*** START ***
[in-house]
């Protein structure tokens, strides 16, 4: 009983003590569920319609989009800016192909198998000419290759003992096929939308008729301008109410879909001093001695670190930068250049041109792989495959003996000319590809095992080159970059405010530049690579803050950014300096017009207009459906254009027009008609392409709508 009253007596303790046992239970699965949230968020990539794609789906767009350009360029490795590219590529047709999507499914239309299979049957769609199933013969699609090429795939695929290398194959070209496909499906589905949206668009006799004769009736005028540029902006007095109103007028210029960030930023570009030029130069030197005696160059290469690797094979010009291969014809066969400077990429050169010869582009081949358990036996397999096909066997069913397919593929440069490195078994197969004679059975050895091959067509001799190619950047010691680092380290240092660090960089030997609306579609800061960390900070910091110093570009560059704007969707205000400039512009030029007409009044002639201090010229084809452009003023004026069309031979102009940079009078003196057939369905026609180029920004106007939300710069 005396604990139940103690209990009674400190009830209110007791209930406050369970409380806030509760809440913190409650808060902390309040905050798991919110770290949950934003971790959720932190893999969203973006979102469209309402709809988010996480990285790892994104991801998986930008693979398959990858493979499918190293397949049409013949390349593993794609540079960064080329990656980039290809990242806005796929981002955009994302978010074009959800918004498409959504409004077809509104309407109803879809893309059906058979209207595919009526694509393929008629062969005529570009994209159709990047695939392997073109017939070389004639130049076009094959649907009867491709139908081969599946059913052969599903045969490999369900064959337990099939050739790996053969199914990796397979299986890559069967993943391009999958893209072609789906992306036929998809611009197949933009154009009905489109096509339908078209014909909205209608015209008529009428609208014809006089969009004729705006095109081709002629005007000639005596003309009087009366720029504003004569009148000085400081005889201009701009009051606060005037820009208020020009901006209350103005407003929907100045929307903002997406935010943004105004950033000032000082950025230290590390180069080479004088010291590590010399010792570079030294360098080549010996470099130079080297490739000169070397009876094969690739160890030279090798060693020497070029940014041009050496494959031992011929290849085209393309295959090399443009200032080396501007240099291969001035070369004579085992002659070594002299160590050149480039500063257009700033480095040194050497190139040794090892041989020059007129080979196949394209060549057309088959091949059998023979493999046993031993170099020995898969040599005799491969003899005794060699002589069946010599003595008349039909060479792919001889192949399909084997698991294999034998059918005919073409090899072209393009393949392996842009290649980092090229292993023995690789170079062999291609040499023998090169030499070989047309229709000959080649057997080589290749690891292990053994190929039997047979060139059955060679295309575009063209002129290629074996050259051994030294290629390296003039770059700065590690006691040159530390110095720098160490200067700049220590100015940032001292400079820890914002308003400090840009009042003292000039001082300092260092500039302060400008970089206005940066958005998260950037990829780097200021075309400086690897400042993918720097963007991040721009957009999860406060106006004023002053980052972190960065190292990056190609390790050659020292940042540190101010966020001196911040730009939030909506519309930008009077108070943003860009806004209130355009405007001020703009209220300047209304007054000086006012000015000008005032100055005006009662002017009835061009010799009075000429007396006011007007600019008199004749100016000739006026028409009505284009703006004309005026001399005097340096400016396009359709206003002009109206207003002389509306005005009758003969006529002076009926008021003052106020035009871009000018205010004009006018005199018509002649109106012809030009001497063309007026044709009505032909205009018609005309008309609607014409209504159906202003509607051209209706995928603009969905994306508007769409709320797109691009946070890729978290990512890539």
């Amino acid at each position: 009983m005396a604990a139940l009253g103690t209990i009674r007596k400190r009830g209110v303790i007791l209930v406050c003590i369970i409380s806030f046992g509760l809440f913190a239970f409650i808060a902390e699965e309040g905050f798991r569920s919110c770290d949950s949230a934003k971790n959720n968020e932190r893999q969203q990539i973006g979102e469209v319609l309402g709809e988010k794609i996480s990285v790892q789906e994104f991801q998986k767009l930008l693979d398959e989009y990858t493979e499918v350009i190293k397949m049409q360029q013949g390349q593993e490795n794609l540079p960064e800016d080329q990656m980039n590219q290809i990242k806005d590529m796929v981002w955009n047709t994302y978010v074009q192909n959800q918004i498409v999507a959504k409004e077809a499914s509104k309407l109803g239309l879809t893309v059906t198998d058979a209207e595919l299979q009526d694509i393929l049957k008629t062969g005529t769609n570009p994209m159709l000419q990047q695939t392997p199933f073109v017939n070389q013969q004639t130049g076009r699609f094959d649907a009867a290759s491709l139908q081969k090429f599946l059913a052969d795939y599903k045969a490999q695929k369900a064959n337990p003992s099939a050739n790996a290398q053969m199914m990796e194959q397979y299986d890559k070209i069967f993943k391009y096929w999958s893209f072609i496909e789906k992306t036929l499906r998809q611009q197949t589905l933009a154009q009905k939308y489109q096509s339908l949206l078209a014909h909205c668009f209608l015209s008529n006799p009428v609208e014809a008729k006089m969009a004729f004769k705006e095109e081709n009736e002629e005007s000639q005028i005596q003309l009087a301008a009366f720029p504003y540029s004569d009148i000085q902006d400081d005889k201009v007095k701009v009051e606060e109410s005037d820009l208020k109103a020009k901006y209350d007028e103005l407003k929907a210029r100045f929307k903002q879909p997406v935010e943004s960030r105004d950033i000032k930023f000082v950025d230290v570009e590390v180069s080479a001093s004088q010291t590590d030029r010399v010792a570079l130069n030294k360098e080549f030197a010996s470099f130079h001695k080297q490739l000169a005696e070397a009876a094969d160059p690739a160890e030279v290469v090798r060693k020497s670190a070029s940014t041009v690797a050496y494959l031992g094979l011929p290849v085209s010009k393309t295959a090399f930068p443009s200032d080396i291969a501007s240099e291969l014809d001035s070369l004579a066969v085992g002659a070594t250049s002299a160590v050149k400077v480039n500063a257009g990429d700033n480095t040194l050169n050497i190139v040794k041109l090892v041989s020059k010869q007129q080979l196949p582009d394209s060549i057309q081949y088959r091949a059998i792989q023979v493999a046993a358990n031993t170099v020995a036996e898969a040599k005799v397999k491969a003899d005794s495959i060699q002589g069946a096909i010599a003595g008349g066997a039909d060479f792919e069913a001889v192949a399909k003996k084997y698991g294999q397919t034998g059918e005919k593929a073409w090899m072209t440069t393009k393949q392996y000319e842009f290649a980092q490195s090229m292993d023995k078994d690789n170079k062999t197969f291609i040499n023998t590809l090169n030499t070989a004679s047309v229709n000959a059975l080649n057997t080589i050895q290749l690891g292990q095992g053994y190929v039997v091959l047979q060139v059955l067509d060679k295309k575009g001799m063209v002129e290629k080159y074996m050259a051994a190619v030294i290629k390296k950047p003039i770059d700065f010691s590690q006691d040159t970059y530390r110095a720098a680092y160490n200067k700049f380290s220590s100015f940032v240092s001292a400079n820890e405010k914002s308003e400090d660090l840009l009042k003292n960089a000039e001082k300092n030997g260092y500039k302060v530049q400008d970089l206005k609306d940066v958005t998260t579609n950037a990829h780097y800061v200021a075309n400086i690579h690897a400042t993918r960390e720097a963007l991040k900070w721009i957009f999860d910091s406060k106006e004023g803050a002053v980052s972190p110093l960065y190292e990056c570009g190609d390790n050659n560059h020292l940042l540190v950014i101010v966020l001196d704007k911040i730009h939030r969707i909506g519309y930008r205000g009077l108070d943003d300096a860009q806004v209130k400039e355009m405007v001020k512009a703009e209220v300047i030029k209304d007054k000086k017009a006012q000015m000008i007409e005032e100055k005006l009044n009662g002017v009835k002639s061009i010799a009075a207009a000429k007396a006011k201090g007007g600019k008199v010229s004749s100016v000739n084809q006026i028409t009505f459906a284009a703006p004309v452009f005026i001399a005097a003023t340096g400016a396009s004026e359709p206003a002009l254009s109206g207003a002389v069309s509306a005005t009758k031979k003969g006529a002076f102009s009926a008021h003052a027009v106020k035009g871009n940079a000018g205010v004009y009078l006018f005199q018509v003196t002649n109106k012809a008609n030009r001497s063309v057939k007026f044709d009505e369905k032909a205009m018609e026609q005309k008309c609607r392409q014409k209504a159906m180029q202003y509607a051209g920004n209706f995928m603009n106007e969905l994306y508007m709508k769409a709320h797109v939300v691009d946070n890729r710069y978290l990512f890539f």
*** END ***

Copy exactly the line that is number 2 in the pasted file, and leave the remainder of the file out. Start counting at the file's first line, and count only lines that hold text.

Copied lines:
């Protein structure tokens, strides 16, 4: 009983003590569920319609989009800016192909198998000419290759003992096929939308008729301008109410879909001093001695670190930068250049041109792989495959003996000319590809095992080159970059405010530049690579803050950014300096017009207009459906254009027009008609392409709508 009253007596303790046992239970699965949230968020990539794609789906767009350009360029490795590219590529047709999507499914239309299979049957769609199933013969699609090429795939695929290398194959070209496909499906589905949206668009006799004769009736005028540029902006007095109103007028210029960030930023570009030029130069030197005696160059290469690797094979010009291969014809066969400077990429050169010869582009081949358990036996397999096909066997069913397919593929440069490195078994197969004679059975050895091959067509001799190619950047010691680092380290240092660090960089030997609306579609800061960390900070910091110093570009560059704007969707205000400039512009030029007409009044002639201090010229084809452009003023004026069309031979102009940079009078003196057939369905026609180029920004106007939300710069 005396604990139940103690209990009674400190009830209110007791209930406050369970409380806030509760809440913190409650808060902390309040905050798991919110770290949950934003971790959720932190893999969203973006979102469209309402709809988010996480990285790892994104991801998986930008693979398959990858493979499918190293397949049409013949390349593993794609540079960064080329990656980039290809990242806005796929981002955009994302978010074009959800918004498409959504409004077809509104309407109803879809893309059906058979209207595919009526694509393929008629062969005529570009994209159709990047695939392997073109017939070389004639130049076009094959649907009867491709139908081969599946059913052969599903045969490999369900064959337990099939050739790996053969199914990796397979299986890559069967993943391009999958893209072609789906992306036929998809611009197949933009154009009905489109096509339908078209014909909205209608015209008529009428609208014809006089969009004729705006095109081709002629005007000639005596003309009087009366720029504003004569009148000085400081005889201009701009009051606060005037820009208020020009901006209350103005407003929907100045929307903002997406935010943004105004950033000032000082950025230290590390180069080479004088010291590590010399010792570079030294360098080549010996470099130079080297490739000169070397009876094969690739160890030279090798060693020497070029940014041009050496494959031992011929290849085209393309295959090399443009200032080396501007240099291969001035070369004579085992002659070594002299160590050149480039500063257009700033480095040194050497190139040794090892041989020059007129080979196949394209060549057309088959091949059998023979493999046993031993170099020995898969040599005799491969003899005794060699002589069946010599003595008349039909060479792919001889192949399909084997698991294999034998059918005919073409090899072209393009393949392996842009290649980092090229292993023995690789170079062999291609040499023998090169030499070989047309229709000959080649057997080589290749690891292990053994190929039997047979060139059955060679295309575009063209002129290629074996050259051994030294290629390296003039770059700065590690006691040159530390110095720098160490200067700049220590100015940032001292400079820890914002308003400090840009009042003292000039001082300092260092500039302060400008970089206005940066958005998260950037990829780097200021075309400086690897400042993918720097963007991040721009957009999860406060106006004023002053980052972190960065190292990056190609390790050659020292940042540190101010966020001196911040730009939030909506519309930008009077108070943003860009806004209130355009405007001020703009209220300047209304007054000086006012000015000008005032100055005006009662002017009835061009010799009075000429007396006011007007600019008199004749100016000739006026028409009505284009703006004309005026001399005097340096400016396009359709206003002009109206207003002389509306005005009758003969006529002076009926008021003052106020035009871009000018205010004009006018005199018509002649109106012809030009001497063309007026044709009505032909205009018609005309008309609607014409209504159906202003509607051209209706995928603009969905994306508007769409709320797109691009946070890729978290990512890539």